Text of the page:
On a chilly British day last fall,
"I walked out of the aircraft just before we were going to take off, and Tom was hanging on the back and it was deafening and cold and there was a noxious wave of exhaust," said the director, Christopher McQuarrie. "And I thought, 'This must be what hell is like.'"
The nightmarish conditions were just beginning for Cruise — after all, the plane would soon speed down the runway and take off as the lightly harnessed actor held on for dear life, then land while he remained plastered to its exterior.
The improbable scene, which closes the trailer for the July 31 release, ups the ante for an actor who has made a career out of putting stuntmen out of work. In 2011's "Mission: Impossible — Ghost Protocol," Cruise flung himself off the tallest building in the world, Dubai's
Cruise decided to undertake the effort after McQuarrie, in planning the latest adventures of the franchise's Ethan Hunt & Co., half-jokingly suggested to Cruise that a plane in the backdrop of a scripted scene become the centerpiece of a stunt sequence. Cruise sensed a challenge, and soon McQuarrie was both building a narrative and plotting out its logistics.
Long before a camera was rigged to the side of the plane, the crew, led by stunt coordinator and frequent Cruise collaborator Wade Eastwood, ran a rigorous battery of tests. On the ground, they simulated massive wind to see how it would affect Cruise. (His eyelids practically became pasted to the back of his eye sockets, for one thing.)
In the air, the crew conducted a test run in which they affixed a life-size dummy to the side of the plane and replicated the plane's speed and altitude to see if the dummy would fall off. (It didn't.)
Since Cruise was supposed to look scared in the scene, it would be impossible for McQuarrie to know if something was wrong or if Cruise was just doing a very good job acting. So the actor and director worked out a safe signal. If Cruise didn't make it, McQuarrie shouldn't stop the scene.
The biggest danger was a bird flying at Cruise — or into the engine. So an escape plan was conceived that would get Cruise back into the plane if anything went wrong with the aircraft as it maneuvered through airspace, and then it did again multiple times as the plane took off and landed for various takes.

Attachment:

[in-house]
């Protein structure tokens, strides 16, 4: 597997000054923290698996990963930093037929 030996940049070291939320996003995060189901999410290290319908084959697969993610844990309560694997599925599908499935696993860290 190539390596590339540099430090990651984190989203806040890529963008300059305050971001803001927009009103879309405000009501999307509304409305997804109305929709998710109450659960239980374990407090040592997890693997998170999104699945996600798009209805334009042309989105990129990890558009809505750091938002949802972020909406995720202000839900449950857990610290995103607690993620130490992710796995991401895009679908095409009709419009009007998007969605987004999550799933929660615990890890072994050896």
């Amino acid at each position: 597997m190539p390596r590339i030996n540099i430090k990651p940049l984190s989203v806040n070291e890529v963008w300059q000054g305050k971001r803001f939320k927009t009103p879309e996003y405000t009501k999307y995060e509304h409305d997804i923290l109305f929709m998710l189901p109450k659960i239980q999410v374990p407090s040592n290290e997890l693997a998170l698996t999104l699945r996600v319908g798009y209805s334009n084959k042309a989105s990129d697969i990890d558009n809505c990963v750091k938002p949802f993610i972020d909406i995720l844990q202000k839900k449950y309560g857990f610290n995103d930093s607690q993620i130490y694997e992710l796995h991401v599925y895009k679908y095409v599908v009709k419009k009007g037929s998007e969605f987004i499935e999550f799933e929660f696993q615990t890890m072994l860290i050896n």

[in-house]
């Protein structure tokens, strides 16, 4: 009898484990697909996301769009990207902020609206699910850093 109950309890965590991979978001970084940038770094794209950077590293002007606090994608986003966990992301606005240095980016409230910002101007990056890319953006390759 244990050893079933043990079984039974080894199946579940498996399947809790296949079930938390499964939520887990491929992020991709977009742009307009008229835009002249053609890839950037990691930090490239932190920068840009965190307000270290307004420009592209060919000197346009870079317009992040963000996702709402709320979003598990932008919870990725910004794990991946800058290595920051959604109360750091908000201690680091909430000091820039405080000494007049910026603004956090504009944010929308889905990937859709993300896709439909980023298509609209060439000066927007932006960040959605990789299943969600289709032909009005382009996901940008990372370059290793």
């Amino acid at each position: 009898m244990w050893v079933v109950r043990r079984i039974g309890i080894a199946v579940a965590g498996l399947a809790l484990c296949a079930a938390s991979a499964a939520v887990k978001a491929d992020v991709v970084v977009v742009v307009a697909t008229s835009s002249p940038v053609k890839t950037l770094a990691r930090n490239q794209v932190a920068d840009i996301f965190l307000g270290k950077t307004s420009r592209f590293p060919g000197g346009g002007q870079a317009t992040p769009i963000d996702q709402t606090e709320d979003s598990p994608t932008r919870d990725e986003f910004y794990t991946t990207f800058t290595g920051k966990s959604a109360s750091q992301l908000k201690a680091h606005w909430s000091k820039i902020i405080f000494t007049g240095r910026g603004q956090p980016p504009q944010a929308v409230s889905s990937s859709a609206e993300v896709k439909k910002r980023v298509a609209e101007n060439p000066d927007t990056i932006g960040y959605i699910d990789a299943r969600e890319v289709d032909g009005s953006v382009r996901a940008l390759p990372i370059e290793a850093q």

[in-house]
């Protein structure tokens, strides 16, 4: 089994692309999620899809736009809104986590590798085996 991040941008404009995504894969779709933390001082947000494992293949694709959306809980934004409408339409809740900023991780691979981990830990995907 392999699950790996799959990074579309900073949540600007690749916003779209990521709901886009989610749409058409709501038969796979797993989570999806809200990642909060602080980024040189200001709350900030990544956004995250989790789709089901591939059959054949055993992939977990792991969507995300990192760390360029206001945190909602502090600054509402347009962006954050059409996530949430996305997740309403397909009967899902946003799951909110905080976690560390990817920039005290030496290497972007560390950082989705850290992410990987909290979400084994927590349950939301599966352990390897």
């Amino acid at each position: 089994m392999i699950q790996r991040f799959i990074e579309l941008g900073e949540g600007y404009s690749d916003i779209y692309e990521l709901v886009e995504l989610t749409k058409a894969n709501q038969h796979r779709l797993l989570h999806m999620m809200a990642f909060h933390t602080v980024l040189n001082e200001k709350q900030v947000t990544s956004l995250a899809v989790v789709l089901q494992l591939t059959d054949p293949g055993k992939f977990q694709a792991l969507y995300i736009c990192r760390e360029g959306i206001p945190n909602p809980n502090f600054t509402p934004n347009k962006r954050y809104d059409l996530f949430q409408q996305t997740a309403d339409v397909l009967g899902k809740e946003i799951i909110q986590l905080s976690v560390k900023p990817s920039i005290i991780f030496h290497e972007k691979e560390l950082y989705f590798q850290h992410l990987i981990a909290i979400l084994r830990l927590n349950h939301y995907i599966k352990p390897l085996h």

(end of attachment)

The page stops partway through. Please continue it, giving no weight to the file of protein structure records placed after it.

Perhaps the trickiest form of navigation, though, was of a different variety. Initially, Airbus was reluctant to loan the A400 to the production; it would hardly be good publicity for its sleek new aircraft if one of the world's biggest movie stars tumbled off it at 5,000 feet. Executives were especially reluctant because the takeoff would take place at a sharp angle much more common to an air show than a red-eye from
So Eastwood and his team constructed a plan to limit risk — it involved an advanced system of bird-spotters on board, among other precautions — then traveled to Airbus' offices in Seville, Spain, and Toulouse, France, to press their case. Executives relented, eventually even allowing the production to use one of their most respected test pilots.
"I'm not going to lie — it was a stressful experience," Eastwood said, giving a small laugh. "If anything happened I'd never work again — and that would be the least of our problems." He added that Cruise and he have an in-joke at the end of every movie, in which the coordinator, having gone to the mattresses with the actor, tells Cruise "Never call me again" (until the next movie).
Eastwood and McQuarrie say that, in an age when so many action movies are CG creations, the goal with "M: I" is to build a movie that audiences can connect with in real time. Cruise, for instance, refused to wear goggles, believing that viewers would relate to the scene more without them.
Still, that spirit of adventure has to be tempered with careful planning. "Tom is very bold, but he's acutely aware what any single injury would do to the production," McQuarrie said. "Besides, no one wants to be killed by a sea gull."